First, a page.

SPRED–A Battle for Souls

eucharistSPRED stands for Special Religious Development, and it is a program that provides spiritual guidance and encouragement to the developmentally challenged, children, teens and adults. Through bi-weekly meetings, they are able to learn about their faith, socialize and feel spiritually connected.

If more people knew what SPRED was all about, I truly believe the ministry would be overflowing. For some reason, SPRED seems like some top-secret mission in our parish, and therefore perhaps in other parishes as well, but for me, someone who has just joined last September, I must say it has been the most satisfying ministry I’ve ever belong to. It has everything–close friendship, building of trust, feeling needed, validation, an abundance of love, and just so things won’t get boring–drama.

Our parish works with teens–those ages 12 to 17–and we call them our “friends”.

Two of our five SPRED “friends” were preparing for their First Communion. We had a reconciliation service for them, as well as a brief rehearsal. Both friends have autism and a history of trouble with this sacrament. It’s as if somebody doesn’t want them to receive the eucharist.

My friend, who I will call X, is mostly nonverbal, and recently transferred to our parish.He was doing well in another parish’s SPRED program, but on the day of his First Communion, he had a panic attack, and refused to take the eucharist, or to step into a church again. His mother was understandably distraught, and was so desperate, she took him to a Catholic faith healer visiting from another country who laid hands on X. Our pastor said it might have even been an exorcism. After that moment, the mother swears he calmed down and has been able to enter into a church again.

After the reconciliation service came the rehearsal of taking the unconsecrated host into the mouth and swallowing.  X did so well during rehearsal, that he even asked to take another unconsecrated host into his mouth. Laughing with relief, we felt so victorious. But our over-confident mood was short lived.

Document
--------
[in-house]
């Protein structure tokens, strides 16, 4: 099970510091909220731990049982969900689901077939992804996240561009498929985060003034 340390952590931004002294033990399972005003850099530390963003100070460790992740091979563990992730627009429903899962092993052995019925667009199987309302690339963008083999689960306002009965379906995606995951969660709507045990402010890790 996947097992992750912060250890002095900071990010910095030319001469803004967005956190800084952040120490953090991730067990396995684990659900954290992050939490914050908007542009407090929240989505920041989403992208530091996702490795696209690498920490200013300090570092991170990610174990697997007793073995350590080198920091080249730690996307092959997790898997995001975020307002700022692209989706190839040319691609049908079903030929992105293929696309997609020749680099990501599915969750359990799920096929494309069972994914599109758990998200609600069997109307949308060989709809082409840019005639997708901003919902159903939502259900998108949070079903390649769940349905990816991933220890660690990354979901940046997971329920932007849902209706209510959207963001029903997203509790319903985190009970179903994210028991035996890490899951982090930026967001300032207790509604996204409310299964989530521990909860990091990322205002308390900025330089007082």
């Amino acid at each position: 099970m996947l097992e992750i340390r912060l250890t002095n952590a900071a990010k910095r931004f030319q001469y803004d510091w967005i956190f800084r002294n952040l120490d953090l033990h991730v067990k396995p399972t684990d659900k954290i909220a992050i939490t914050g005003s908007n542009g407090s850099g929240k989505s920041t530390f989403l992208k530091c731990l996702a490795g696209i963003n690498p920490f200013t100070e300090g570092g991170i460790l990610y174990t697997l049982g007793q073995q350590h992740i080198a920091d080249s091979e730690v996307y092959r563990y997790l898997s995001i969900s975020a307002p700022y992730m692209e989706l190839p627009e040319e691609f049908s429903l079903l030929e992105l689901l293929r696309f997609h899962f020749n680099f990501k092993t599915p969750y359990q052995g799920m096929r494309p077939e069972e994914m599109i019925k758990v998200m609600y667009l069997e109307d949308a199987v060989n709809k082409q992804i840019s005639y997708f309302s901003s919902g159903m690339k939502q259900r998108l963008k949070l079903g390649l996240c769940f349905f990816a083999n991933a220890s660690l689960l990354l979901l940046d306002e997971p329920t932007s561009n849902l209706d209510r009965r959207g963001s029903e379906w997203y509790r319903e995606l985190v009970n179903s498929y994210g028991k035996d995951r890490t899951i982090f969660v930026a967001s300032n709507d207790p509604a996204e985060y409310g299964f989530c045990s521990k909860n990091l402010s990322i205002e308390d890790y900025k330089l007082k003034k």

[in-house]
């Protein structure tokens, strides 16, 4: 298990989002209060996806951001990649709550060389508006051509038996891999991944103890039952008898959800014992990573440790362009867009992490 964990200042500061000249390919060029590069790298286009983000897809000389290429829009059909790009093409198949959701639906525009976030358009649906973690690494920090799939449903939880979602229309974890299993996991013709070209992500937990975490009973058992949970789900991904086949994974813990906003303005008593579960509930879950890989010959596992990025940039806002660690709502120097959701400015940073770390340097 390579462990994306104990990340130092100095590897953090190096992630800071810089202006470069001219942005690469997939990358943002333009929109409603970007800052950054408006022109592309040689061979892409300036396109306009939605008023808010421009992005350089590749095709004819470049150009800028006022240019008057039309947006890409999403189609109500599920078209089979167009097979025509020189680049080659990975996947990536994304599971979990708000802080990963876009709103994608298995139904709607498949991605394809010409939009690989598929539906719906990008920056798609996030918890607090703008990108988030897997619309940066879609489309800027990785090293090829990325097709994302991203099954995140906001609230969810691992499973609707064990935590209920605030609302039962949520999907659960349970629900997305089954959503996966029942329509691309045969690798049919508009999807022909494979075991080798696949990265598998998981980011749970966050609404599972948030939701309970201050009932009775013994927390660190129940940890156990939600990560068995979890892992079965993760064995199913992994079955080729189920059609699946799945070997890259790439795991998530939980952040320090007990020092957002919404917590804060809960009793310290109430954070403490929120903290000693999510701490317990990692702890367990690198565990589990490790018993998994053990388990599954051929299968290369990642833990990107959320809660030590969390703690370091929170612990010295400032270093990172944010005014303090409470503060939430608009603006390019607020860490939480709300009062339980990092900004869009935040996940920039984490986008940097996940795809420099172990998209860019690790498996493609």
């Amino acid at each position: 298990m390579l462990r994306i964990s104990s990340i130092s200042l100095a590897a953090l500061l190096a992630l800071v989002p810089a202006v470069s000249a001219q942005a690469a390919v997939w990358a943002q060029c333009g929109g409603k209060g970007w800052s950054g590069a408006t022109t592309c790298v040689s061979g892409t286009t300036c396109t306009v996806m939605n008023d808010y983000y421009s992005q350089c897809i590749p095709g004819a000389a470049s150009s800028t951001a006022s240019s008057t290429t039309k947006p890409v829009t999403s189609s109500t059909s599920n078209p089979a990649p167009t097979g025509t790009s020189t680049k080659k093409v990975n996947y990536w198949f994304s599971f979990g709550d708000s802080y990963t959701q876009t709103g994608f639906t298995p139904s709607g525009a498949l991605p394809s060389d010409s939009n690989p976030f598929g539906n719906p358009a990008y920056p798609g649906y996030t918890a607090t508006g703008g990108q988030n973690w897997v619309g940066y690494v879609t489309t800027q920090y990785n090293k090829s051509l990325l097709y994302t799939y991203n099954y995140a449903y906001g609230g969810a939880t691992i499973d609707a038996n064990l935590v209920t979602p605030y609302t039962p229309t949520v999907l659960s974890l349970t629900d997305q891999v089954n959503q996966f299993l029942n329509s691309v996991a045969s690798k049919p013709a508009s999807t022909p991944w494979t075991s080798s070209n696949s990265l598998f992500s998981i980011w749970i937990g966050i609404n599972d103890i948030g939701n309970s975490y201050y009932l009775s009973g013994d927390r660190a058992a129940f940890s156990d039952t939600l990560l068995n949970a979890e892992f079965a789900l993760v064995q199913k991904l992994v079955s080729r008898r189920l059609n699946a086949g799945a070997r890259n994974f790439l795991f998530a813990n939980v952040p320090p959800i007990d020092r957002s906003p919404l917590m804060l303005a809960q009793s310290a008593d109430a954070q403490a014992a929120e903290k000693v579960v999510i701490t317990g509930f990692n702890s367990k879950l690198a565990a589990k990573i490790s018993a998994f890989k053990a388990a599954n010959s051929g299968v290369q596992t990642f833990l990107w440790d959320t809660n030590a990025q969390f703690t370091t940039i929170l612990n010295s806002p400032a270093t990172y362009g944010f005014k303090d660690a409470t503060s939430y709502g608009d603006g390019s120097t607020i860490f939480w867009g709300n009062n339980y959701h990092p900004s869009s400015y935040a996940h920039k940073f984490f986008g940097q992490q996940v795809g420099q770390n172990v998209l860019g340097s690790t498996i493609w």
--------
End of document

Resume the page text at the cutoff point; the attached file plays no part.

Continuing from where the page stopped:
The other friend, who I will call Y, has missed a few sessions this year because he has had attacks of rage and has been hospitalized to adjust medication doses. During rehearsal, Y also did exceptionally well, praying devoutly, putting his hands together upright in prayer, and taking the unconsecrated host like a champion. I had even asked X to watch Y, so that X would know what to do when it came to his turn.

Once the rehearsal had ended, we went to the hall to celebrate over cookies and punch. After a few sips of punch, however, Y became unexpectedly aggressive and began to pound people’s heads with his fist. He quickly pounded two other friends, an elderly catechist, and his own mother before everyone jumped up to stop him. It was difficult to restrain him for he is a strong seventeen-year-old. The police and an ambulance were called, and poor Y, still raging and lashing out, was driven away to the nearest hospital.

Shaken up by this episode, once the friends and their families had left, we catechists sat around a table to rehash what had just happened. Our best conclusion was that perhaps the punch’s red dye caused the aggression, but we were just wildly guessing. One of the catechists has a son with autism who explained that even two red M&Ms could cause him to feel like fighting.

Later, reviewing this experience, I privately concluded that spiritual warfare is real. A battle rages for everyone’s soul. Please pray for X and Y, that they are able to receive their First Communion without any attacks.

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